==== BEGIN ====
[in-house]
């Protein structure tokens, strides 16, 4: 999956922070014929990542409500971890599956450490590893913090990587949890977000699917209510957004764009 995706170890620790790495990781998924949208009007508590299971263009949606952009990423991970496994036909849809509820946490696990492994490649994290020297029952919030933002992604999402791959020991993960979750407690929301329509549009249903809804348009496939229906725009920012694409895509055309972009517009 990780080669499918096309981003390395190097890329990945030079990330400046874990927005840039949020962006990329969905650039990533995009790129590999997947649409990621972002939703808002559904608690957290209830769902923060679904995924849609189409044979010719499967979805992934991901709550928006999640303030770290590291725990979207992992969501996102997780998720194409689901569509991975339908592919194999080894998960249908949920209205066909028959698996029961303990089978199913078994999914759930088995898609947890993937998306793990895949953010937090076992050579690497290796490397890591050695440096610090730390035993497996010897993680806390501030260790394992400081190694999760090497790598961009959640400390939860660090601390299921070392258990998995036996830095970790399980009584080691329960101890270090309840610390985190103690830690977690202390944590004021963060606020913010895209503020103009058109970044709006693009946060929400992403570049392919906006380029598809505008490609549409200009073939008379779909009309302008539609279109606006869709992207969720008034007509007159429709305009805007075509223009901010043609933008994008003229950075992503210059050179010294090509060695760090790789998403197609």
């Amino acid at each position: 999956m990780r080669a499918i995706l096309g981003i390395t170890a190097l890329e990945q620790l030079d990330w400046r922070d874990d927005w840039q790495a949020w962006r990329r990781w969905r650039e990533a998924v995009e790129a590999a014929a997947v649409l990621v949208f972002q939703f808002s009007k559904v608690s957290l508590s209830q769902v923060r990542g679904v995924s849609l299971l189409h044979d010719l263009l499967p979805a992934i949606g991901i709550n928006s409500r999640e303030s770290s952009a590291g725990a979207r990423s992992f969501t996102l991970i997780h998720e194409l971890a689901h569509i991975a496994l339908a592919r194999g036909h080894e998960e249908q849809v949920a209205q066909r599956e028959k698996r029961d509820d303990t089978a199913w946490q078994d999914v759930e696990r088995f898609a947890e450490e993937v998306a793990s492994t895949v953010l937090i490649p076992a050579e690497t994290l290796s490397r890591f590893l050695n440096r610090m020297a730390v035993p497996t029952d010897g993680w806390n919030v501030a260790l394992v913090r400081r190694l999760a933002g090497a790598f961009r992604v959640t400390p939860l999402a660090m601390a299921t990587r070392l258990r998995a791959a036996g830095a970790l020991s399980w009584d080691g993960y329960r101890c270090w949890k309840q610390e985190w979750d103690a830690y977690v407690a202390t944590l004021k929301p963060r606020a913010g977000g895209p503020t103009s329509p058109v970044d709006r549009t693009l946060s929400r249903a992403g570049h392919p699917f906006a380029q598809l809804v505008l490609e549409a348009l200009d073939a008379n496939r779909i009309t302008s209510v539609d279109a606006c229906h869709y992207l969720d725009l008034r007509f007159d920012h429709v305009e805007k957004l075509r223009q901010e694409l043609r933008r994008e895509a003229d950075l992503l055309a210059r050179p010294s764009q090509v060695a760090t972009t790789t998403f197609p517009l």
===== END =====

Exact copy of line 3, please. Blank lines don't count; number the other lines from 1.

């Amino acid at each position: 999956m990780r080669a499918i995706l096309g981003i390395t170890a190097l890329e990945q620790l030079d990330w400046r922070d874990d927005w840039q790495a949020w962006r990329r990781w969905r650039e990533a998924v995009e790129a590999a014929a997947v649409l990621v949208f972002q939703f808002s009007k559904v608690s957290l508590s209830q769902v923060r990542g679904v995924s849609l299971l189409h044979d010719l263009l499967p979805a992934i949606g991901i709550n928006s409500r999640e303030s770290s952009a590291g725990a979207r990423s992992f969501t996102l991970i997780h998720e194409l971890a689901h569509i991975a496994l339908a592919r194999g036909h080894e998960e249908q849809v949920a209205q066909r599956e028959k698996r029961d509820d303990t089978a199913w946490q078994d999914v759930e696990r088995f898609a947890e450490e993937v998306a793990s492994t895949v953010l937090i490649p076992a050579e690497t994290l290796s490397r890591f590893l050695n440096r610090m020297a730390v035993p497996t029952d010897g993680w806390n919030v501030a260790l394992v913090r400081r190694l999760a933002g090497a790598f961009r992604v959640t400390p939860l999402a660090m601390a299921t990587r070392l258990r998995a791959a036996g830095a970790l020991s399980w009584d080691g993960y329960r101890c270090w949890k309840q610390e985190w979750d103690a830690y977690v407690a202390t944590l004021k929301p963060r606020a913010g977000g895209p503020t103009s329509p058109v970044d709006r549009t693009l946060s929400r249903a992403g570049h392919p699917f906006a380029q598809l809804v505008l490609e549409a348009l200009d073939a008379n496939r779909i009309t302008s209510v539609d279109a606006c229906h869709y992207l969720d725009l008034r007509f007159d920012h429709v305009e805007k957004l075509r223009q901010e694409l043609r933008r994008e895509a003229d950075l992503l055309a210059r050179p010294s764009q090509v060695a760090t972009t790789t998403f197609p517009l």